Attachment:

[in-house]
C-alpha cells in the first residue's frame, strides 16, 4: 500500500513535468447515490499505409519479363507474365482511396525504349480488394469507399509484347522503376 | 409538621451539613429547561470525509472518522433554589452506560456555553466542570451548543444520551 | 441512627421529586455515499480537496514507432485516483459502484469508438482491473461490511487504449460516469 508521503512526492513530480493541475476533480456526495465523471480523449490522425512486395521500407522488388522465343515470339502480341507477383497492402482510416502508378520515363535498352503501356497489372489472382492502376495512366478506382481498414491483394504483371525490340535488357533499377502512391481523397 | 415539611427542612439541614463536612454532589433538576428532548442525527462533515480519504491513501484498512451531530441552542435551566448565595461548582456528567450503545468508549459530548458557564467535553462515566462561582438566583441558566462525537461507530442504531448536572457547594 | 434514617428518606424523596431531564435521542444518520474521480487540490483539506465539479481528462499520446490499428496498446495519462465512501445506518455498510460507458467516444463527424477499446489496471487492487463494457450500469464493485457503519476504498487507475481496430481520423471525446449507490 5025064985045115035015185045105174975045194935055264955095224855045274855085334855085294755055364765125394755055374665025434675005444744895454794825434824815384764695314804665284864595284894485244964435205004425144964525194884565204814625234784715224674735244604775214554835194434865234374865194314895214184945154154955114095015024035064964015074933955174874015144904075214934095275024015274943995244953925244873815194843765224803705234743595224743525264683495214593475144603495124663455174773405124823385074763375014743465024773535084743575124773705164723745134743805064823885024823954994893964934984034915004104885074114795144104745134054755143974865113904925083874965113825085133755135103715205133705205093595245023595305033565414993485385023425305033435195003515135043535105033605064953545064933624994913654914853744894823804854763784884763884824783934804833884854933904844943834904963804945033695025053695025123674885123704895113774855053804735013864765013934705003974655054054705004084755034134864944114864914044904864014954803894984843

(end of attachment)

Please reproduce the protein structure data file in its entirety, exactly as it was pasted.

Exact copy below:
[in-house]
C-alpha cells in the first residue's frame, strides 16, 4: 500500500513535468447515490499505409519479363507474365482511396525504349480488394469507399509484347522503376 | 409538621451539613429547561470525509472518522433554589452506560456555553466542570451548543444520551 | 441512627421529586455515499480537496514507432485516483459502484469508438482491473461490511487504449460516469 508521503512526492513530480493541475476533480456526495465523471480523449490522425512486395521500407522488388522465343515470339502480341507477383497492402482510416502508378520515363535498352503501356497489372489472382492502376495512366478506382481498414491483394504483371525490340535488357533499377502512391481523397 | 415539611427542612439541614463536612454532589433538576428532548442525527462533515480519504491513501484498512451531530441552542435551566448565595461548582456528567450503545468508549459530548458557564467535553462515566462561582438566583441558566462525537461507530442504531448536572457547594 | 434514617428518606424523596431531564435521542444518520474521480487540490483539506465539479481528462499520446490499428496498446495519462465512501445506518455498510460507458467516444463527424477499446489496471487492487463494457450500469464493485457503519476504498487507475481496430481520423471525446449507490 5025064985045115035015185045105174975045194935055264955095224855045274855085334855085294755055364765125394755055374665025434675005444744895454794825434824815384764695314804665284864595284894485244964435205004425144964525194884565204814625234784715224674735244604775214554835194434865234374865194314895214184945154154955114095015024035064964015074933955174874015144904075214934095275024015274943995244953925244873815194843765224803705234743595224743525264683495214593475144603495124663455174773405124823385074763375014743465024773535084743575124773705164723745134743805064823885024823954994893964934984034915004104885074114795144104745134054755143974865113904925083874965113825085133755135103715205133705205093595245023595305033565414993485385023425305033435195003515135043535105033605064953545064933624994913654914853744894823804854763784884763884824783934804833884854933904844943834904963804945033695025053695025123674885123704895113774855053804735013864765013934705003974655054054705004084755034134864944114864914044904864014954803894984843